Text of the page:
Dave Dyer – The Programmers Tale

Inspired by RWK’s Online Museum of Symbolics’ History. But actually a slice of oral history, which could take place almost anywhere in the computer industry in the late 1980’s.

Prologue; In the beginning …. there was the machine room. In the 60’s, it was populated by behemoths the size of small trucks. In the 70’s reduced to merely the size of a side-by-side refrigerator. In the 80’s, reduced even further to the size of compact “apartment size” ‘fridges, and finally to the insignificant dimensions of a wet-n-dry garage vacuum. At the same time machines became less power-hungry, and eventually switched from exotic power sources to ordinary wall current.

In the old, old, days, the machines were so large and expensive that tinkering by amateurs was strictly out of the question; but as the machines got smaller, cheaper, and easier to lift, it became common for any self-proclaimed knowledgeable person to do whatever seemed right and necessary to keep things running smoothly. Quite a lot generally needed to be done.

Machine rooms, in those days, were constructed with raised floors, with a foot or so of space between the “fake” floor on top and the “real” floor underneath. When brand new, this arrangement was a wonder of efficiency: bare concrete on the bottom, a neat lattice of steel conduit, power outlets of various exotic types, a regular grid of posts supporting the floor tiles, and the machines on top. Cables from the machines were stuffed down a few holes in the fake floor, and strung from point to point as necessary under the fake floor, where they were mostly out of the way. Quite a lot of cables, and quite a few different kinds.

As time went on and machines arrived, went away, or were moved, the originally neat and rational layout of cables under the floor inevitably evolved into an incredible rat’s nest of layered cables. It simply became too difficult to remove old cables from the bottom layer, so they just accumulated.

Order From Chaos
Still, chaotic though the situation under the floor was, mucking about was a remarkably safe activity, both for the muckers and the machines, because of one very simple, ironclad rule;

If you can plug in in, it’s ok to plug it in.

There is no way you can plug an Ethernet cable into a console socket, or plug a console into a power source, or even plug one kind of power cable into another kind of power outlet. They’re all shape coded so it’s physically impossible to plug something in to someplace it doesn’t belong. It may not be the right place, but it’s the right kind of place.

Now to the tale itself
The time is about 1989. The machine room at Symbolics Westwood office is in the “late maturity” state just described; and one of the worst deficiencies in the configuration was a shortage of plugs. The machines still needed a lot of power, but “ordinary” power, which had not been much in demand when the room was wired. So there was a lot of competition for places to be plugged in; and a lot of semi-legal power strips were pressed into service to provide more places.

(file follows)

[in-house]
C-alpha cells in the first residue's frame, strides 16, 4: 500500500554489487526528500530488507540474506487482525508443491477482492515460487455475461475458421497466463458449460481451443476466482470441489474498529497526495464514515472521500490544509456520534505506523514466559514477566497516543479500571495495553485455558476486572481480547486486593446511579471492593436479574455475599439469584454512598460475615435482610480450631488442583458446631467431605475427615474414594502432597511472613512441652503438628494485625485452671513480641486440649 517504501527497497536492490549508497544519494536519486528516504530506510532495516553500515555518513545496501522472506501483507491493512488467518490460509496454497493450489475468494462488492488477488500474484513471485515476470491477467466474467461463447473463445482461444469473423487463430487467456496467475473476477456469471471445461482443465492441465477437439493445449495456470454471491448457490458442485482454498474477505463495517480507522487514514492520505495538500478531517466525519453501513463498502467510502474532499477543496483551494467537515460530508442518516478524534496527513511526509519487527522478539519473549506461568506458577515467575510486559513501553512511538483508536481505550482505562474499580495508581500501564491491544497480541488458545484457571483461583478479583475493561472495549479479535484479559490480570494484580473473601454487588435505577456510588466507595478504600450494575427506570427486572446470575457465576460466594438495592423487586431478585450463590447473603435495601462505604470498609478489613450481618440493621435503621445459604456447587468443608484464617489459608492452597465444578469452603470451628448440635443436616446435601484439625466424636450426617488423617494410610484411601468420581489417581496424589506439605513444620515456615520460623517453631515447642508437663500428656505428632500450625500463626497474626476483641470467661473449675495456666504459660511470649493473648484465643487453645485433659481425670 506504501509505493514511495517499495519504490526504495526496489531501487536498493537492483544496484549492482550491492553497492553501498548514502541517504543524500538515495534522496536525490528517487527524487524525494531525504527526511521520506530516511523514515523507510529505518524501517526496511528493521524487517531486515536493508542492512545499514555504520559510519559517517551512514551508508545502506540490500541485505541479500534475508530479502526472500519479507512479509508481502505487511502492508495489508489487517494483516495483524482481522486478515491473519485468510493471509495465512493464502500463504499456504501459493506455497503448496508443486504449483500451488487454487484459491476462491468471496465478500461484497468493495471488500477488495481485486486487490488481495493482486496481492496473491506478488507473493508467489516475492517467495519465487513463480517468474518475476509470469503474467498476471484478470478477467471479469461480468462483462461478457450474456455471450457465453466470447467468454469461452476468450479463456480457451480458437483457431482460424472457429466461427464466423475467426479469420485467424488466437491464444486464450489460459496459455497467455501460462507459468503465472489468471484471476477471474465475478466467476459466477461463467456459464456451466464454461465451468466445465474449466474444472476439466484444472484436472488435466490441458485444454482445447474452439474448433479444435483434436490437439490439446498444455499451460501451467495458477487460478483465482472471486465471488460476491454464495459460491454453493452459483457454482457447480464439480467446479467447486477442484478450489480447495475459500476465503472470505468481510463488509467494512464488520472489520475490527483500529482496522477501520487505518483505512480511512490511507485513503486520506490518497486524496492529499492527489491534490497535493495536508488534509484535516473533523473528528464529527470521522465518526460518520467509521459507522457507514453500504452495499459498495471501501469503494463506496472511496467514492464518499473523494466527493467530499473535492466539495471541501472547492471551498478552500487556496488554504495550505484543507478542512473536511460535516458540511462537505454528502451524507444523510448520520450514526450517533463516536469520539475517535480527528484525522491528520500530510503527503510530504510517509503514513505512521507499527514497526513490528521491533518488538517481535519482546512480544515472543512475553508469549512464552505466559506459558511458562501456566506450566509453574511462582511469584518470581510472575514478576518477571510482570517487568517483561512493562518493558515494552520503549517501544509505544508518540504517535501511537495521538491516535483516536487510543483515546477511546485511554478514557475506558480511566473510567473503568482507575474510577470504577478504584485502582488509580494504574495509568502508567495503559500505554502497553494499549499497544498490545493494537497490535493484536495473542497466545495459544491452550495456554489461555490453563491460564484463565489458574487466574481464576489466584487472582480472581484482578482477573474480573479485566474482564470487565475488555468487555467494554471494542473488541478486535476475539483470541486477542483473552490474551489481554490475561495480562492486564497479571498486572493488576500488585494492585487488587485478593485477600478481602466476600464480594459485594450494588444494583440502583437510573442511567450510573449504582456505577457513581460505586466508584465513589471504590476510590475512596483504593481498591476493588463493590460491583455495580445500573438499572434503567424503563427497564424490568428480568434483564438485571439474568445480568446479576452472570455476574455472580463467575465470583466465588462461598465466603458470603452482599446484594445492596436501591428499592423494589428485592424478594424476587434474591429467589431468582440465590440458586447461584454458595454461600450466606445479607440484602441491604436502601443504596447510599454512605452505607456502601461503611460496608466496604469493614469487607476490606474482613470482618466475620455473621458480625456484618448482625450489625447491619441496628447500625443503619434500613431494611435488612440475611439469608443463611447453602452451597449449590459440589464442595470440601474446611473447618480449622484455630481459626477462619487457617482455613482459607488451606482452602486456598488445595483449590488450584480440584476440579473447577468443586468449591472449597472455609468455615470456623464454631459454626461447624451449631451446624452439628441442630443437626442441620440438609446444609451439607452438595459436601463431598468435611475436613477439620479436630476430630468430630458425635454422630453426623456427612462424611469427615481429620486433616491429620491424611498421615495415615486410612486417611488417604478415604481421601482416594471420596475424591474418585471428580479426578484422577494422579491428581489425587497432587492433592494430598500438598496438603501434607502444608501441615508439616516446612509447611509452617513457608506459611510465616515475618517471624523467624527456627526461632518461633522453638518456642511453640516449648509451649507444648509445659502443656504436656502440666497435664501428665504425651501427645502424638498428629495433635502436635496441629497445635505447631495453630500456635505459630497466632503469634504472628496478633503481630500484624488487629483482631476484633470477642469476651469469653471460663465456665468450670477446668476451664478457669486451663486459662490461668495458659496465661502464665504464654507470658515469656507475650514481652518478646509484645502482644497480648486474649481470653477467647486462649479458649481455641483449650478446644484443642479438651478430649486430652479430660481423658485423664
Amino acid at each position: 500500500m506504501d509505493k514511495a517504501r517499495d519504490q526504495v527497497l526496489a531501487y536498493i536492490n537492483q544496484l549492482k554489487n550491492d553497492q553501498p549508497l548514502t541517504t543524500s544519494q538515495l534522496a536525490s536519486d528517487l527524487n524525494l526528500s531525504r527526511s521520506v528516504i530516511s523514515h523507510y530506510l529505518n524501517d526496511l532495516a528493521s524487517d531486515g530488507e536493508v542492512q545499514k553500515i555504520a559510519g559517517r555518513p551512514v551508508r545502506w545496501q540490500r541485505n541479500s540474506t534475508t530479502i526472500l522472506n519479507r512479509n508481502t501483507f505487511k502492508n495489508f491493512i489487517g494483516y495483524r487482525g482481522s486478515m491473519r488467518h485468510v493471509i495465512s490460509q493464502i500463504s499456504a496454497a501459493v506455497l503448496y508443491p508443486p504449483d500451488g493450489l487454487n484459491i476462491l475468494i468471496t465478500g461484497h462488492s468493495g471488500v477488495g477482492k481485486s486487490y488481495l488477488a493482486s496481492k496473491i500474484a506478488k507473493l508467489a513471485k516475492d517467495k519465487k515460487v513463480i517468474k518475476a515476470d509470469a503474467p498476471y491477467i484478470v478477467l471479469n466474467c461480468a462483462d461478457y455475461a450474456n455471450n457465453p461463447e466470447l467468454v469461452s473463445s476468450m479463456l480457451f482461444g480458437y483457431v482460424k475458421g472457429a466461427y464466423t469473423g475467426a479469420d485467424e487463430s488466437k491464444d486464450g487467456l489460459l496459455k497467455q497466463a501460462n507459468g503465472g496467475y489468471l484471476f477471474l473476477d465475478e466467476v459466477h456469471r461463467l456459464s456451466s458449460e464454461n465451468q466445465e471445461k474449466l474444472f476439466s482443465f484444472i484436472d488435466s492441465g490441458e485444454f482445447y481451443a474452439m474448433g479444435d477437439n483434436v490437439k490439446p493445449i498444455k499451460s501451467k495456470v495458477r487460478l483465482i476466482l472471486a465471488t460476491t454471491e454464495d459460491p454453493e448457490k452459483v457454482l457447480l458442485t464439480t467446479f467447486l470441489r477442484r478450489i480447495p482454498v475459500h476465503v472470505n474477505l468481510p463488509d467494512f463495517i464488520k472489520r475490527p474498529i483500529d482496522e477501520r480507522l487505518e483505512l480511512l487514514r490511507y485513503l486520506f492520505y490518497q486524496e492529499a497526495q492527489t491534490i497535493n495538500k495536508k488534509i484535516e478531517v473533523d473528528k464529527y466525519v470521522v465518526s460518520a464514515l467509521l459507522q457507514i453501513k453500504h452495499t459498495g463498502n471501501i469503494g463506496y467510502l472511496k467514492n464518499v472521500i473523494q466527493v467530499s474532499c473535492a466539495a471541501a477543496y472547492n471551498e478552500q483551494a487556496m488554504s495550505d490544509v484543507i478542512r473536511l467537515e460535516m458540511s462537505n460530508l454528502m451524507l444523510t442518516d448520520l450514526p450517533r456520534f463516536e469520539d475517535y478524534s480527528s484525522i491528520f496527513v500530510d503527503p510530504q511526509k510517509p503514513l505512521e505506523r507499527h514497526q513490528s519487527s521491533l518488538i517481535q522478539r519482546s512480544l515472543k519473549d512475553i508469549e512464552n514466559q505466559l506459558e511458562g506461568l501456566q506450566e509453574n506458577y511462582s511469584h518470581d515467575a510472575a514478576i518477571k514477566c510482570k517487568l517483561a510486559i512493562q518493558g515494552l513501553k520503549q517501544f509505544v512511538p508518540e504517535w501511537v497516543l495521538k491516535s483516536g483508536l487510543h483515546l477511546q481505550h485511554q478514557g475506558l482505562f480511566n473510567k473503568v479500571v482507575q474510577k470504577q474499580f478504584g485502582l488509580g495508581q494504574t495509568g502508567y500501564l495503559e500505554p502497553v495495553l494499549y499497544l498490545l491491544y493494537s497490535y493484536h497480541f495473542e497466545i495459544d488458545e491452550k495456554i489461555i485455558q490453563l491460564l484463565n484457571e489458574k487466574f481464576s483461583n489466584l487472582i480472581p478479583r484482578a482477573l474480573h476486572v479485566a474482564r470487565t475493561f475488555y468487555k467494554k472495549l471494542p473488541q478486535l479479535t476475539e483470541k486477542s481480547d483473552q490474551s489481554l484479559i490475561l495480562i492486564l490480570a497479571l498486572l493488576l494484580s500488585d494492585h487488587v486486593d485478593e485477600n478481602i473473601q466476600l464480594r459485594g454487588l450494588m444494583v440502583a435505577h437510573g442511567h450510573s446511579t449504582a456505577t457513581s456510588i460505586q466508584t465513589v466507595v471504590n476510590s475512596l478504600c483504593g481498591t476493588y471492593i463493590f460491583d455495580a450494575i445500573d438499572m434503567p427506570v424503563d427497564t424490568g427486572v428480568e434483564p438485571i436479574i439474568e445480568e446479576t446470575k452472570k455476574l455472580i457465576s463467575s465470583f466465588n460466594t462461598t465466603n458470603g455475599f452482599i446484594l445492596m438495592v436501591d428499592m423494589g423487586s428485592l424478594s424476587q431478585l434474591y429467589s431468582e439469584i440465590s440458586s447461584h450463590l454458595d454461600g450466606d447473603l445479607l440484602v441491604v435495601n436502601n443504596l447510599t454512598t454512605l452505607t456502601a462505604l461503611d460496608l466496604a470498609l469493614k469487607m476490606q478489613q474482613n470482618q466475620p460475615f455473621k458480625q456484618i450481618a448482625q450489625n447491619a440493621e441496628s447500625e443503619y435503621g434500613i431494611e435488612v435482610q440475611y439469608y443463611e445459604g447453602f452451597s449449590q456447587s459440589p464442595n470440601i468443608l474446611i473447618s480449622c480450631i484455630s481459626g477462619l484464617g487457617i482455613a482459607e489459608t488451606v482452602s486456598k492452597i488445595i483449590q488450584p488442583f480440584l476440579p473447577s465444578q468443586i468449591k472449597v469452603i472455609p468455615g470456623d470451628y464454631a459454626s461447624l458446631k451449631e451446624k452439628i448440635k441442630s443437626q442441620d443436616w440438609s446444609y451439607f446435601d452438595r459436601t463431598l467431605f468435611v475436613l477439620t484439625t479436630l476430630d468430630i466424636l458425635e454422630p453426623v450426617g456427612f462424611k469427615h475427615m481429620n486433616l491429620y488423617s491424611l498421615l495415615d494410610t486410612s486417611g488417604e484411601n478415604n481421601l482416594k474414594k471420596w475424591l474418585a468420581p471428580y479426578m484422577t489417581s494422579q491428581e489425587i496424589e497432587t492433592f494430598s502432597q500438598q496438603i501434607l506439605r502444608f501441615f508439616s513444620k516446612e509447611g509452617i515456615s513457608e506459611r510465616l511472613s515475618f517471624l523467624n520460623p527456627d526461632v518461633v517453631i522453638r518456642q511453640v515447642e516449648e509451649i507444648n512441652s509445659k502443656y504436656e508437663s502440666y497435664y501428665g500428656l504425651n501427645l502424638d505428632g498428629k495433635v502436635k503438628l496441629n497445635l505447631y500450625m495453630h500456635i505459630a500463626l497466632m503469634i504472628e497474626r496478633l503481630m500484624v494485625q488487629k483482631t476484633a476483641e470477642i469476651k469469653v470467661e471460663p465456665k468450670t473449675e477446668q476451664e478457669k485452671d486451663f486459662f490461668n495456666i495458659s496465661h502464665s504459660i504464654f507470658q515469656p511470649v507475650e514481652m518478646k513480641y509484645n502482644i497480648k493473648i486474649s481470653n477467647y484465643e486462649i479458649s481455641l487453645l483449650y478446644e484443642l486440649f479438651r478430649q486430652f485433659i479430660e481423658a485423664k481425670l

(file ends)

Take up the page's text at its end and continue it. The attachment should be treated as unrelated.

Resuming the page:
Enter me, programmer and amateur hardware re-arranger. It’s likely that the “something wrong” in this case was that some combination of machines sharing a circuit was drawing a little too much juice, and consequently was periodically popping a breaker. This was an ideal opportunity for amateur hardware work. In any case, the solution to the problem involved stacking two machines and plugging them into different circuits in the same vicinity, to avoid blowing the breaker.

Applying my own informal rules, I turned the machine off, stacked it, and located a likely socket to plug it into; which in this case was not a regular wall or floor outlet, but a “convenience” outlet located in a vertical rack that also housed a bank of disk drives. These outlets were common throughout the machine room – you always need some place to plug in an extra tape drive, or oscilloscope. Everything was clearly normal-looking; ordinary outlets; ordinary disk drives plugged into some of the outlets; Not too many of them so, so adding one more load was probably OK.

So I plugged my machine in, and turned it on Boom! Sparks! Smoke! When I got back into my skin and investigated the wreckage, I found out two things:

The machine was totally fried (scratch $20K) The outlet I had plugged it into was wired for 220 volts, as were the disks plugged into it. I still don’t know what genius engineer prepared that rack of equipment; completely contrary to standard practice (and probably lots of wiring regulations) without even a warning label. But since then, I’m a lot more likely to call an engineer over when the hardware needs shifting.

Plus Ça Change
Last year, my company was moving into new offices designed for the current hardware paradigm. Each cubicle is equipped with a bank of four identical phone jacks, into which you can plug either analog phones, digital phone, or 10Base-T Ethernet.

The first day, two analog modems were fried by being plugged into digital phone jacks.

Dave Dyer
Copyright 1995

The Symbolics Lisp Machine Museum memorializes the Symbolics Lisp Machine (LispM) and the company that developed and manufactured it, Symbolics. Thank you for visiting.